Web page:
KC Cares: The Sewing Labs’ stitch in time saves more than nine


The Sewing Labs. // Photo by Beth Lipoff

At The Sewing Labs, their finished product is about a lot more than cloth and thread. They’re helping people sew new paths in life through vocational training programs.

A 2019 grant from Kauffman Foundation really helped propel their 30-week sewing salon training program, allowing them to buy new industrial sewing equipment, hire more teachers and offer stipends to help cover the cost of classes. 

This program is also part of the U.S. Department of Labor’s Apprenticeship Ambassador Initiative because graduates move on to paid hands-on apprenticeships with local companies that last about a year and can lead to permanent employment.

“What we have realized is that this is a pathway out of poverty and into financial dignity. You can earn a decent living as a trained stitcher, and there’s such a huge need right now in Kansas City. It’s kind of crazy. We are flooded with employers and entrepreneurs who are looking to hire trained stitchers,” says Eileen Bobowski, executive director of The Sewing Labs.

But there isn’t just one kind of class at The Sewing Labs. There are more casual classes that aren’t part of an intense training program. For English language learners, they offer “Sewing as a Universal Language” in partnership with Literacy KC. 

The labs rent their 4,000 square-foot Columbus Park space from the Don Bosco Community Centers. Staying close to both a bus stop and the street car line was important for them in making sure their underserved population could access the location easily.

Graduates of the program can go on to not only stitch clothing but things like upholstery, mattresses and other industrial items. They can also go into business for themselves, guided by entrepreneurial classes provided at the labs.

Bobowski’s philosophy is, “Let’s allow entrepreneurs to come into The Sewing Labs and build their own business. Let’s give them opportunities to learn the craft.”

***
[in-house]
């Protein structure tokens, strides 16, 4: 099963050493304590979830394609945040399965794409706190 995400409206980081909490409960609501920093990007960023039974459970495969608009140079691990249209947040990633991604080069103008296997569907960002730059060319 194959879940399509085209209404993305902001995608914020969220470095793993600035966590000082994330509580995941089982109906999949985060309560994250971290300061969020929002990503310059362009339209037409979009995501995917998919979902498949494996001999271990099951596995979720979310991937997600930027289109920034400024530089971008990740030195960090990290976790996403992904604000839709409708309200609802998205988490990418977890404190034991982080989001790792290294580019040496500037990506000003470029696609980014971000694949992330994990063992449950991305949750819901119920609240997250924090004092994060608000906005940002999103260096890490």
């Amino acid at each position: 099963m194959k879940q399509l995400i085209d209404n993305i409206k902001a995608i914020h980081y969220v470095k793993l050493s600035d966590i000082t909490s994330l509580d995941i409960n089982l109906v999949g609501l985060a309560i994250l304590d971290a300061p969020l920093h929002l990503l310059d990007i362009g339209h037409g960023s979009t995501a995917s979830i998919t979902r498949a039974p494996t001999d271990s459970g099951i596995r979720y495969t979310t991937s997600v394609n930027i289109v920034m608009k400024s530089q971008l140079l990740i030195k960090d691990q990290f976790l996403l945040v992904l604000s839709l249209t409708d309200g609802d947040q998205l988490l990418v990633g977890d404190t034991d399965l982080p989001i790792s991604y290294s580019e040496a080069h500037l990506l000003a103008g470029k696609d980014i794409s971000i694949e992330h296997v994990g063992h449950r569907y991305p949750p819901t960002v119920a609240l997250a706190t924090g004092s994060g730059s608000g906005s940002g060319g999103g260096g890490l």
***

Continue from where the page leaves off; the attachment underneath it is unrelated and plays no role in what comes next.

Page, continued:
Going to class is just one part of the training program. There’s plenty of homework too, but the labs try to help by giving refurbished donated sewing machines to students who need them so they can get the practice time they need. Donations of fabrics, notions and anything you’d need to sew help with all the labs’ projects.

Right now, they run two groups per year of the 30-week program, but they’re hoping to be able to increase that to three in the future.

The opportunity has made a world of difference to Jen Thompson. While walking to her polling place in the neighborhood, she saw a sign advertising the labs’ mask kits, which contained all the materials for someone to make a set of 12 masks to donate.

At that time, she’d been selling items on eBay to make money and was looking for a change. Making masks was her first connection to the program. Once things started opening back up, she joined the sewing salon training program.

“Just the environment there is really welcoming, and I really liked that,” she says. “…With The Sewing Labs, it’s really focused on building communities. It’s just a different feeling than any other place I’ve been a part of.”


The Sewing Labs. // Photo by Beth Lipoff

Sewing on an industrial level is a different kind of challenge, one that your average home stitcher might not be prepared to handle.

“The machines we were working on, they sew really, really fast, so you have to learn how to handle the fabric. Another thing we learned to do is how to time yourself. … We did a lot of time studies, which was really great and also really challenging,” Thompson says. 

She liked that the labs made the program an easy choice for people.

“It’s really flexible too. They had an option of doing evening classes, so you could during day and get through program with a full-time job, which is nice,” Thompson says.

That training allows students like Thompson to hit the ground running, an attractive quality for employers.

Thompson graduated from the program last November and on the strength of her training, got a job at Fabri-Quilt in North Kansas City.

“It’s kind of a creative job, a very flexible job, but I’m working full-time there, and I have a career,” she says.

Thompson hasn’t forgotten the leg-up she got from The Sewing Labs. Now, she teaches classes there herself on the long arm quilting machines.

“I think The Sewing Labs has really shown me the real the thing people talk about when they talk about building community,” Thompson says. “I never knew what that meant, but it really has helped me grow as a person, as an individual, to be a part of The Sewing Labs, on top of all the other success in terms of having a job and supporting myself.”

Even if you aren’t a sewing pro like Thompson, the labs can use your volunteer time. Anything from rolling fabric to designing a website or crafting slick social media is on their wish list for volunteers.

For more information on taking classes or volunteering, visit their website.

Categories: Culture